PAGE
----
double, triple or quad. They will"
also still be able to sign up to live
with a particular roommate or
group of friends.
However, there are a few excep-
tions to the new policy because
some residence halls are only
open to first-year or second-year
students or reserved for learning
Logan said that rooms will first
be set aside to accommodate the
various learning communities, and
then the selection process will be
opened campus wide.
He added that ifa student living
in a learning community this year
is readmitted to the program next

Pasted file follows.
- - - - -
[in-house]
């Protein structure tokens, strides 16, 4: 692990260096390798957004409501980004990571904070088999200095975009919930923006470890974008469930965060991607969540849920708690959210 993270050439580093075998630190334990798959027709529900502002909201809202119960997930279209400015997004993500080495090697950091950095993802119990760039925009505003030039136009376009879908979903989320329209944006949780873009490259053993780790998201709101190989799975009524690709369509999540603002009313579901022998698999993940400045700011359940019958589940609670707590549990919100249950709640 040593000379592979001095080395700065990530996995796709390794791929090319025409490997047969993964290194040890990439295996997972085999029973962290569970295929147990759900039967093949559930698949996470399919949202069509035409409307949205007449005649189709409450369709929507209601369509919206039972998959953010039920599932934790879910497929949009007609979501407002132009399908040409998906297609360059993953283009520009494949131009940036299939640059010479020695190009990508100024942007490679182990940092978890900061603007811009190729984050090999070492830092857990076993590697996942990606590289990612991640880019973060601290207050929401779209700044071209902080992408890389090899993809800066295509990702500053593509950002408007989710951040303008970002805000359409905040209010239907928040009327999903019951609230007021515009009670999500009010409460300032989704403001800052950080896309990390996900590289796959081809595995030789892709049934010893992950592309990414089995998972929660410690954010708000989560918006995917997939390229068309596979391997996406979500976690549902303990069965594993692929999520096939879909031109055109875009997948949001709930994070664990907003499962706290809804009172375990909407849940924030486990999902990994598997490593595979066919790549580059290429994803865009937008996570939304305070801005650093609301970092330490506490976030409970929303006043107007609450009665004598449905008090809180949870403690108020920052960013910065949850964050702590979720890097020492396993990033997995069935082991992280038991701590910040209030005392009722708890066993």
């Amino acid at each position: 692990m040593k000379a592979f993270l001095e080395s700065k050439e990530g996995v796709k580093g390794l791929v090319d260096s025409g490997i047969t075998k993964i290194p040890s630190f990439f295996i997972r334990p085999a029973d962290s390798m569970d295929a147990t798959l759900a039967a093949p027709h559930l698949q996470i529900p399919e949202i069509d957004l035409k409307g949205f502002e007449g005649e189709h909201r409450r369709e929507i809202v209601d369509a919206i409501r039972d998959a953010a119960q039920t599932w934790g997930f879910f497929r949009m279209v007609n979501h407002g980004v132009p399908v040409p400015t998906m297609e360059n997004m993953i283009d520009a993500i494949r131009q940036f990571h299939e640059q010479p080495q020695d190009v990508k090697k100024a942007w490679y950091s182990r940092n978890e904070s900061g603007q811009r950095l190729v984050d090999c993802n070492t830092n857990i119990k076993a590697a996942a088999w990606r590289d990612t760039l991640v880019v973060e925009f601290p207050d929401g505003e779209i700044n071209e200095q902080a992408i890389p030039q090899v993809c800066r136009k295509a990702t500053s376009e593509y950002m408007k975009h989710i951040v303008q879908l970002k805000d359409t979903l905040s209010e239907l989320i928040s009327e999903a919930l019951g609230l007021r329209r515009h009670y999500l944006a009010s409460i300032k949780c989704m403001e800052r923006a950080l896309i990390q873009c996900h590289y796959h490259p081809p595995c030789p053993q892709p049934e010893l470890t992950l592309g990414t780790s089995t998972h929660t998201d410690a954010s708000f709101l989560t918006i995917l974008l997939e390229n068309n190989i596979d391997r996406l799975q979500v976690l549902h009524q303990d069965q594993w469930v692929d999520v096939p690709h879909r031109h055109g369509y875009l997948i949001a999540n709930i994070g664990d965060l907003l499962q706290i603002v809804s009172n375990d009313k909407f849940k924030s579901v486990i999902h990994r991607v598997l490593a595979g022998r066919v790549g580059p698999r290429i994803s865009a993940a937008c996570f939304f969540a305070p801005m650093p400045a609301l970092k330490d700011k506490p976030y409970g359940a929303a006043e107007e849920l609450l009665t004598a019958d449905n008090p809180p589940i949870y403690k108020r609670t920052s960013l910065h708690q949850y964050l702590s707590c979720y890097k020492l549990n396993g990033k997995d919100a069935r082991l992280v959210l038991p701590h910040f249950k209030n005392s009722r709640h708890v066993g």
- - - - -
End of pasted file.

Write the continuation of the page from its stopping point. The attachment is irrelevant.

year, they will most likely be in
the same hall, but he doesn't know
if they will be able to request the
He added that there will be some
adjustments made to the location
of certain learning communities
due to the closing of Couzens Resi-
See HOUSING, Page.7A
SOURCE: UNIVERSITY OF MICHIGAN
'' prof. who used numbers
to fight against war dies
A former Navy
sailor, Singer spent
his life quantifying
the dangers of war
By CAITLIN HUSTON
University Prof. Emeritus J.
David Singer, an internationally
renowned teacher, researcher
and scholar of international poli-
tics, died in Ann Arbor on Dec. 28
at the age of 84.
Singer, who had been hos-
pitalized since last September
when he was involved in a car
accident, is survived by his wife
Diane Macaulay, who currently
resides in Ann Arbor, his daugh-
ters Annie and Katie Singer and
his two grandchildren.
Singer joined the Political Sci-
ence Department at the Univer-